There's too much chest-thumping and people treating everyday life as if it was combat. Sometimes, it's just smarter to take a snow day.
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Old 11-29-2006
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Thank you all for your kind and gracious comments. They are much appreciated. For those interested, another installment has been posted to the blog.
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Ontario 32 - Aria

Free, is the heart, that lives not, in fear.
Full, is the spirit, that thinks not, of falling.
True, is the soul, that hesitates not, to give.
Alive, is the one, that believes, in love.
JCP


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  #15  
Old 11-29-2006
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Very well written blog, John. There's a new thread trying to define "good seamanship". Your experiences and decisions show that good seamanship is not necessarily a function of experience or time. You made the right decisions for the right reasons at the right time, exhibiting, in my opinion, perfectly good seamanship. Kudos to you.

Cardiac Paul posted a story a few weeks ago about a boat heading for Hawaii when a crewman became violently, dangerously ill. Why they continued on for another day and a half is completely beyond me - they put the poor man in greater jeopardy, and put greater strain on the Coast Guard's efforts to ultimately (successfully) rescue them.

Good call! I'm sure the next effort will reward you.
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Old 11-30-2006
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Thanks for the original post, and all the helpful replies. However, without any implied criticism or second-guessing, and knowing how complex this is, can we learn more from this for those of us with less experience in these conditions? For example, can those of you with more experience, provide a list of suggestions for how to minimize the likelihood of problems arising, sort of like a checklist that one could review periodically as a reminder of what to do/not do. I know a list can't cover everything, but it may be helpful nonetheless. Things I have in mind are:

1) Make sure you have checked all systems on the boat, replaced/upgraded any questionable parts, and everything is working smoothly before departure.
2) Have spares, as many as reasonable, for parts most likely to fail.
3) Familiarize yourself as much as possible with how each system works, and how to fix it to the extent your abilities permit.
4) Imagine various emergencies that could arise, and think through how you would deal with them; make any adjustments in equipment, etc. that would make dealing with these a bit easier.
5) Try for redundancy where possible, so that if something fails, there is a back-up (most of us do this with having two or three anchors on board, but there are other areas where this could also be helpful).
6) Have as much information available as possible--gps, charts, cruising guides, repair books, etc.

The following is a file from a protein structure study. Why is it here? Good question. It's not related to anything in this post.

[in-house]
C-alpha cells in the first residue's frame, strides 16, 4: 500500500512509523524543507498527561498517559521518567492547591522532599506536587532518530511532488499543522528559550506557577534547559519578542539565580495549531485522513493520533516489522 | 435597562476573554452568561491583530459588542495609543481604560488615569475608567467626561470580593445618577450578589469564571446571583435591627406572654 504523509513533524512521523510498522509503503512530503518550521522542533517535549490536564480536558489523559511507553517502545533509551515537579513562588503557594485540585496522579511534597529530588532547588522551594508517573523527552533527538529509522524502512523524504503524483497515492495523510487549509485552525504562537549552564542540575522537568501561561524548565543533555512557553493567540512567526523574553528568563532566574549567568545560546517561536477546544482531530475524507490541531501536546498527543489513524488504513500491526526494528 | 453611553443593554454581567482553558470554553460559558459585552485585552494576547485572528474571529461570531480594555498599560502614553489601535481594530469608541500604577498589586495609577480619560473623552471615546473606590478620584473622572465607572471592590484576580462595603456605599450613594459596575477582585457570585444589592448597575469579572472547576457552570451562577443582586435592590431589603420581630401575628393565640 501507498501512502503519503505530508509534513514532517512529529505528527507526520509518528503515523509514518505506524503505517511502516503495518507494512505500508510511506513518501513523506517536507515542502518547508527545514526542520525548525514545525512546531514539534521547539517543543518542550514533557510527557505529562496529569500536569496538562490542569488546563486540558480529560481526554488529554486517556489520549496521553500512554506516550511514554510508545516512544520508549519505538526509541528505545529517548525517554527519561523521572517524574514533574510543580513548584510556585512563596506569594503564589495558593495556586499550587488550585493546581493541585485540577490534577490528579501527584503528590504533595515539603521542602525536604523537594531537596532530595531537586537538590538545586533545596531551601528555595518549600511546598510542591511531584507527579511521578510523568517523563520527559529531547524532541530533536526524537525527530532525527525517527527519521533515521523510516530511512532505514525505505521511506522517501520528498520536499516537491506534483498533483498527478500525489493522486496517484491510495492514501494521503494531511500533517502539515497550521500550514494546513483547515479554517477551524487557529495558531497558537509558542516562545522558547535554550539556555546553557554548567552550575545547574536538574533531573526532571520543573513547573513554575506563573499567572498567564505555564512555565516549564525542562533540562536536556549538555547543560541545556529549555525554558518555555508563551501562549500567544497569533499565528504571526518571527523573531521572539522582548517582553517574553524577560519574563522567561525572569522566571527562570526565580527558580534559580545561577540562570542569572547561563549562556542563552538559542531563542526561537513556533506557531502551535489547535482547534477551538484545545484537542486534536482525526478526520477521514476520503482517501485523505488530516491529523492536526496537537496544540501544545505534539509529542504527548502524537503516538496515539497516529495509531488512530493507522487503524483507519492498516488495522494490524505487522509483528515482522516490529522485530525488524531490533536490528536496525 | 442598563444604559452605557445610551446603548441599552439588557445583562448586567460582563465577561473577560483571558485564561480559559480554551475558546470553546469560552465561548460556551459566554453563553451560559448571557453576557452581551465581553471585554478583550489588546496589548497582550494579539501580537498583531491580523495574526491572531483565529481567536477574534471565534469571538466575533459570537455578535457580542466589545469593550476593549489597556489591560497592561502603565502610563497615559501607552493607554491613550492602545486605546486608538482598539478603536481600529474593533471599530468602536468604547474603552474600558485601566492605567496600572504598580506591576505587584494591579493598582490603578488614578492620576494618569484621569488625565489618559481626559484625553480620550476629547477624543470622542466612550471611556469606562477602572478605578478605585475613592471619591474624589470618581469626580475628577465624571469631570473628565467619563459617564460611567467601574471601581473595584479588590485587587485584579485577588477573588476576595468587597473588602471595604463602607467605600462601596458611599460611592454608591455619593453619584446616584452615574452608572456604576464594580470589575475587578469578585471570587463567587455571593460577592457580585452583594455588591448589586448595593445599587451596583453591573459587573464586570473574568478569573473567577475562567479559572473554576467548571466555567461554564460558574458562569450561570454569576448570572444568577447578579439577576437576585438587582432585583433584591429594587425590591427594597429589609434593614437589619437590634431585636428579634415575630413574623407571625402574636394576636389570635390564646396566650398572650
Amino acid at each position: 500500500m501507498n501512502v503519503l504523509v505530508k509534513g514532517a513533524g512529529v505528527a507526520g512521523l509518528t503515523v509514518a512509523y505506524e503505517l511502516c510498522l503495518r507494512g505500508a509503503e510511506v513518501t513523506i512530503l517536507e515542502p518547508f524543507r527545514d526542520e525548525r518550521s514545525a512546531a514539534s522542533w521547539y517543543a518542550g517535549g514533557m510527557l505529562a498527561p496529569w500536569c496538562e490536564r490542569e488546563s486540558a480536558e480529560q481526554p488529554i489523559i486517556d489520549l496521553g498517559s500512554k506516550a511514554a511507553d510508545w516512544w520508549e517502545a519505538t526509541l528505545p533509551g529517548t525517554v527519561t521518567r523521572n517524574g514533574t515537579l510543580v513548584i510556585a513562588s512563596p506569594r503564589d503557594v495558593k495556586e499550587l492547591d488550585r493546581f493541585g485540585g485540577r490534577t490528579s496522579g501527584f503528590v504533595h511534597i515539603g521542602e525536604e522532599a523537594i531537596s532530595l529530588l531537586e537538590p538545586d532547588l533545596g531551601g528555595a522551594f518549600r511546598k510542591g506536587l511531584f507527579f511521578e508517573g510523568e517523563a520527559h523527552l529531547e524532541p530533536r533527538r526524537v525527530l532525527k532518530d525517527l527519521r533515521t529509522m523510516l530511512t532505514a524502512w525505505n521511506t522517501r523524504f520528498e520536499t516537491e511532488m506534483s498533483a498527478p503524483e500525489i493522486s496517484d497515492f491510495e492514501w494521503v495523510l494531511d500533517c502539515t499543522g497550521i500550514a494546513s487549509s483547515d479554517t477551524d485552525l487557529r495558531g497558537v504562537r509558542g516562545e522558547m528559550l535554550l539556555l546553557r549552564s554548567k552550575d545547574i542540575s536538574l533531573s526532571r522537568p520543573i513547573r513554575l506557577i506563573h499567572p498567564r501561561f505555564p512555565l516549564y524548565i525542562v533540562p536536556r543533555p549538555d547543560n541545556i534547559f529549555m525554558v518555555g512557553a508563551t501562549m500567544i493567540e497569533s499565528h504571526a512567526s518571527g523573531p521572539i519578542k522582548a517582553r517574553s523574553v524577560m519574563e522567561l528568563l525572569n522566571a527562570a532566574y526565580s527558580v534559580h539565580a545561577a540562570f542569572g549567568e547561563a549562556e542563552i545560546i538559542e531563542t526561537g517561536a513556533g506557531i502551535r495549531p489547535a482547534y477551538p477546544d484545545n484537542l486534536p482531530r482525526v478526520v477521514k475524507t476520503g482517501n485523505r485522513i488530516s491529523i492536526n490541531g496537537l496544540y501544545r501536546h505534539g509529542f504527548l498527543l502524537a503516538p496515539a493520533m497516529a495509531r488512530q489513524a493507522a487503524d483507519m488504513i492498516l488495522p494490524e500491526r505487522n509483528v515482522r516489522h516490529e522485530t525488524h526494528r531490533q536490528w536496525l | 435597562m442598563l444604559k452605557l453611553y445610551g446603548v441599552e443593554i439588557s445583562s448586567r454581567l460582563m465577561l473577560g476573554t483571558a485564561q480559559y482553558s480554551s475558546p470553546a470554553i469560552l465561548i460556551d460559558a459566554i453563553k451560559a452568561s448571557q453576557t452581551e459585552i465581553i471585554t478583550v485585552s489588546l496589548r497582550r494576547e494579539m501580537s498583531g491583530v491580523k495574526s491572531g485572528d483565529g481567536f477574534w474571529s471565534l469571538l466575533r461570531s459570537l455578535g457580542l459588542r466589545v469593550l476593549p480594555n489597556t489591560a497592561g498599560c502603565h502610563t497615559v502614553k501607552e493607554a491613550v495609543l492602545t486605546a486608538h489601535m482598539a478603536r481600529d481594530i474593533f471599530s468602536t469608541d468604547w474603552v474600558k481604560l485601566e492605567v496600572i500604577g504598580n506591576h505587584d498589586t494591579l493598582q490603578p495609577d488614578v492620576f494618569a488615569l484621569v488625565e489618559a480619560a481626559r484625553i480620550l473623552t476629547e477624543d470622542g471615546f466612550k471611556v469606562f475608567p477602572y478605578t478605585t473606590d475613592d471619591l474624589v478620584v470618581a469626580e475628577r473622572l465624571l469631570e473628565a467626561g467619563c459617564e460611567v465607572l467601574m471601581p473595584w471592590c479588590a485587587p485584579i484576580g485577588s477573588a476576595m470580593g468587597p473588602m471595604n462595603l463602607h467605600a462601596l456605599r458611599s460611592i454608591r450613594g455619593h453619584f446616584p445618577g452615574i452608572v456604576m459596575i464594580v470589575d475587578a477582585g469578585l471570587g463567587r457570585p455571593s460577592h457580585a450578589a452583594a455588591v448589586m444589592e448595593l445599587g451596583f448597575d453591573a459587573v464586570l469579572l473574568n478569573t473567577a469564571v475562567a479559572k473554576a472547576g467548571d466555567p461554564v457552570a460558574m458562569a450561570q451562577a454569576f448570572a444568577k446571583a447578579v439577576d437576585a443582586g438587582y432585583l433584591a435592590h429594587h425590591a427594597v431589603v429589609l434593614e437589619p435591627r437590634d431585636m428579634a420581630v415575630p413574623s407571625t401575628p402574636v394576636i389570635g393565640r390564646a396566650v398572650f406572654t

7) Check weather before departure and frequently while underway.
9) Organize the boat so that things you need quickly are readily at hand.
10) File a plan with the right people, and update as appropriate.
11) Try to anticipate problems underway before they become a crisis--equipment not sounding/working quite right, navigation challenges, approaching ships, etc.--ie. think ahead and be proactive.
12) Don't take any unnecessary risks--eg. stay out of the water.
13) Take care of yourself--get enough rest, eat well, take time to relax/enjoy, etc.

OK, I've run out for now. If this is helpful, maybe others could add their collective wisdom.

Frank.
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  #17  
Old 11-30-2006
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One very simple thing to add, and in a way this was my original sin, don't let yourself get so carried away with departure, that you forget to follow through on all the things you know you should do.....and have done, before leaving.

If you have to delay another day or two, or even a week, don't be so wedded to leaving at a certain date and time, that you set things aside "till later".
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Ontario 32 - Aria

Free, is the heart, that lives not, in fear.
Full, is the spirit, that thinks not, of falling.
True, is the soul, that hesitates not, to give.
Alive, is the one, that believes, in love.
JCP


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  #18  
Old 11-30-2006
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Thanks, John. I think one of the challenges whenever leaving the dock is to decide "when good enough is good enough" because any used boat always has more projects and checking to be done. At some point, one has to feel that the important things have been done, and it's now reasonable to leave--I suspect that point depends on lots of factors, making it a tough decision.
Frank.
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Old 11-30-2006
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I'm sure many here have underestimated offshore conditions before leaving the marina, protected bay, or harbor. I know I have and regretted it later.

Prior to leaving the marina last June for a non-stop 60 nm leg to Edgartown, a tropical front predicted 5-8 ft seas offshore - but diminishing within the next couple of days. Not wanting to cut our mooring reservations short and doubting NOAA's accuracy, I decided to leave as planned.

It wasn't too bad for the first 20 miles, but once we reached the Sound, we were faced with 8 foot seas off our starboard beam, with some 10 foot challenges, certainly a most unpleasant sail for my wife. In hindsight, I should have waited a day.
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Old 11-30-2006
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John, just checked in on this and your blog. Great blog, by the way. In my opinion you have demonstrated prudent seamanship. I completely agree with Faster's comments above. KUDOS TO YOU!!